Regarding the scabs, John Ryan, who has worked at the Waterford plant for 26 years, said, “They [the company] bring these guys in here and put Waterford in jeopardy. They’re going to be running equipment that they can barely run when we’re in there…Well, it shows how little they care about us and the community of Waterford. They just care about their pockets.” The danger posed by the processes undertaken at the plant is highlighted by a flash fire five years ago in which two workers nearly died. Two other workers were injured in a hydrogen explosion in 1997.
Indicative of the rapidly increasing financialization of industry, Momentive was purchased in 2006 by Apollo Global Management, a major hedge fund, as part of a $3.8 billion deal with GE. Apollo, based in New York City, also owns Caesars Entertainment Corporation; McGraw-Hill Education; Hostess Brands, maker of Twinkies; Norwegian Cruise Line; CORE Media Group, owner of American Idol; and real estate giants Coldwell Banker, Century 21 and Sotheby’s International Realty.
The drive to extract major concessions from the workforce is part of Momentive’s current implementation of a restructuring plan aimed at reducing expenses by $35 million, which according to a company statement would allow “Momentive to remain competitive.” The company reported that sales decreased 3 percent to $586 million for the three-month period that ended June 30, which was attributed to a weak global environment. In other words, the company is seeking to increase the exploitation of its workforce in order to maximize profits and compensate for the world capitalist crisis.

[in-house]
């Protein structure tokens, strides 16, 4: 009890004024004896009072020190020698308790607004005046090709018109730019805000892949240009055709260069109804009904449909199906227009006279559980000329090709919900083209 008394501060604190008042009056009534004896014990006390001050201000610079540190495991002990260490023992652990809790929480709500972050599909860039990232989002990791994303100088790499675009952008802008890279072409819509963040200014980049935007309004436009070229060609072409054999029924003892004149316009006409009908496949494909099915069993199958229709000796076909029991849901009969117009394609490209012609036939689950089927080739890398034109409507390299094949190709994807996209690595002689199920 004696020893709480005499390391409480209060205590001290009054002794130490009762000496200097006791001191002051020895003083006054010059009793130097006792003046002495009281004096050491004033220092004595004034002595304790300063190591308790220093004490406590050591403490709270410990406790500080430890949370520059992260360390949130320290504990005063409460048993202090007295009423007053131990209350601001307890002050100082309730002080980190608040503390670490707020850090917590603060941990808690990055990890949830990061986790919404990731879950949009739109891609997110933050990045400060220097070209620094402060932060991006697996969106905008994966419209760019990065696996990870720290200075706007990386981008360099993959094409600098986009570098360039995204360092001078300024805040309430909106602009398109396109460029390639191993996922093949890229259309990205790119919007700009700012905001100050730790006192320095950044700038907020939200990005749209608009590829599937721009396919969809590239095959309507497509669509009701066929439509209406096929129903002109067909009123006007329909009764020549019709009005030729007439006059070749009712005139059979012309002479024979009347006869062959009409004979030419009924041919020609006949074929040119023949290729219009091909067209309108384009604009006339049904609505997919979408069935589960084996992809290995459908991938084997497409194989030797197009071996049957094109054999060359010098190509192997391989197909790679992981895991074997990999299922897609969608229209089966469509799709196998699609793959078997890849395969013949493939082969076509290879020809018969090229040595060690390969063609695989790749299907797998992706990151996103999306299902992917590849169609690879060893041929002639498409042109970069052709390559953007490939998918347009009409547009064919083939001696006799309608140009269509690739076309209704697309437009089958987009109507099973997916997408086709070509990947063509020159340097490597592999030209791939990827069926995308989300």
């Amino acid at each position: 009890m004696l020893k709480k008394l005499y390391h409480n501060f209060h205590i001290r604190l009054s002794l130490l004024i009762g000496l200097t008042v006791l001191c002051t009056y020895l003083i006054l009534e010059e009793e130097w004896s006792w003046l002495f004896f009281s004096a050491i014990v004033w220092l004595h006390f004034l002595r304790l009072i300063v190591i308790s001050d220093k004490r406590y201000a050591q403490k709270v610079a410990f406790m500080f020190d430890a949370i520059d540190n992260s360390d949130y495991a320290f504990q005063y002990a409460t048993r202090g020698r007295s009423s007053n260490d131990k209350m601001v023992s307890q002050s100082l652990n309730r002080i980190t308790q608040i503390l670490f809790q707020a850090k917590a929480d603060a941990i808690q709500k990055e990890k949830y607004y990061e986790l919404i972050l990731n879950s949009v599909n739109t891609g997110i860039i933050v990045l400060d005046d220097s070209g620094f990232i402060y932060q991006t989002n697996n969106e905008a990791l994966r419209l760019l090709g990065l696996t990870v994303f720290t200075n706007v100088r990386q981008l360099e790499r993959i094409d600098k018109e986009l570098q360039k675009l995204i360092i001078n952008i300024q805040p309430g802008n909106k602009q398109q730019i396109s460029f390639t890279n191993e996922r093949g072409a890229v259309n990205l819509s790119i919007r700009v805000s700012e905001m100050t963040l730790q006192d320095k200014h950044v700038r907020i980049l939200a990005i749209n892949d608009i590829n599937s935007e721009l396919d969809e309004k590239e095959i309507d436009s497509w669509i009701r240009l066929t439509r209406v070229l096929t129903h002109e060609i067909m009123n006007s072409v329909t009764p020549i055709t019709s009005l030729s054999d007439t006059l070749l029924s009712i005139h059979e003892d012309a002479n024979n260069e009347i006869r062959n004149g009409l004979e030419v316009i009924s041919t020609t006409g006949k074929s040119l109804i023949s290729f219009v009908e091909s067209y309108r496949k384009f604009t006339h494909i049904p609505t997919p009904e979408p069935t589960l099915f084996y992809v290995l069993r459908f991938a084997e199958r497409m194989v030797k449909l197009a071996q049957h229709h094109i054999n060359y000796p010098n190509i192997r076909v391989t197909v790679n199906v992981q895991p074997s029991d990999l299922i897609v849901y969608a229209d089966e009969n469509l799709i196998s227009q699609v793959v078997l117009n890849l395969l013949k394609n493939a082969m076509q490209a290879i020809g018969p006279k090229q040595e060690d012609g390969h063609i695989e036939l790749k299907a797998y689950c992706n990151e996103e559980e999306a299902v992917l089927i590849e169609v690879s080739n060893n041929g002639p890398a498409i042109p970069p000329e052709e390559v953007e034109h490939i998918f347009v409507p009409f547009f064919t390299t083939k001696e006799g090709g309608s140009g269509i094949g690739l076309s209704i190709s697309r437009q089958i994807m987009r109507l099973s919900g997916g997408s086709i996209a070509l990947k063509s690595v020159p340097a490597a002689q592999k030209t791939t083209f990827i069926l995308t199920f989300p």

In a move indicative of the union’s long-standing pattern collaboration with the company’s goal via successive concessions contracts, Patrignani offered to end the strike if the company would extend the existing, already deeply concessionary contract, for another three years. This would only deepen the losses Momentive workers have already suffered. Instead, workers should absorb the lessons of the Verizon strike earlier this year in which the CWA sold out its members to the company’s drive for maximum profits. Promises made by the company to maintain jobs were soon broken.
Workers must break from these reactionary unions, whose sole aim is to maintain the comfortable conditions of their leaderships by collaborating with the employers to impose concession after concession. Workers at Momentive should election a rank-and-file committee to organize the defeat of the sellout deal and fight for the broadest mobilization of the working class to defend their jobs, pensions, health care and other social rights.
Workers in Waterford and Willoughby are not merely pitted against a single industrial corporation, but face the power of a mega conglomerate. Apollo Global Management will do whatever it feels necessary to increase its profits on the backs of the workforce.
To fight such powerful enemies workers need to build a mass political party--independent of the two capitalist parties, the Democrats and Republicans--that will fight for a socialist program including the transformation of these giant companies and Wall Street firms into publicly owned enterprises collectively owned and democratically controlled by the working class.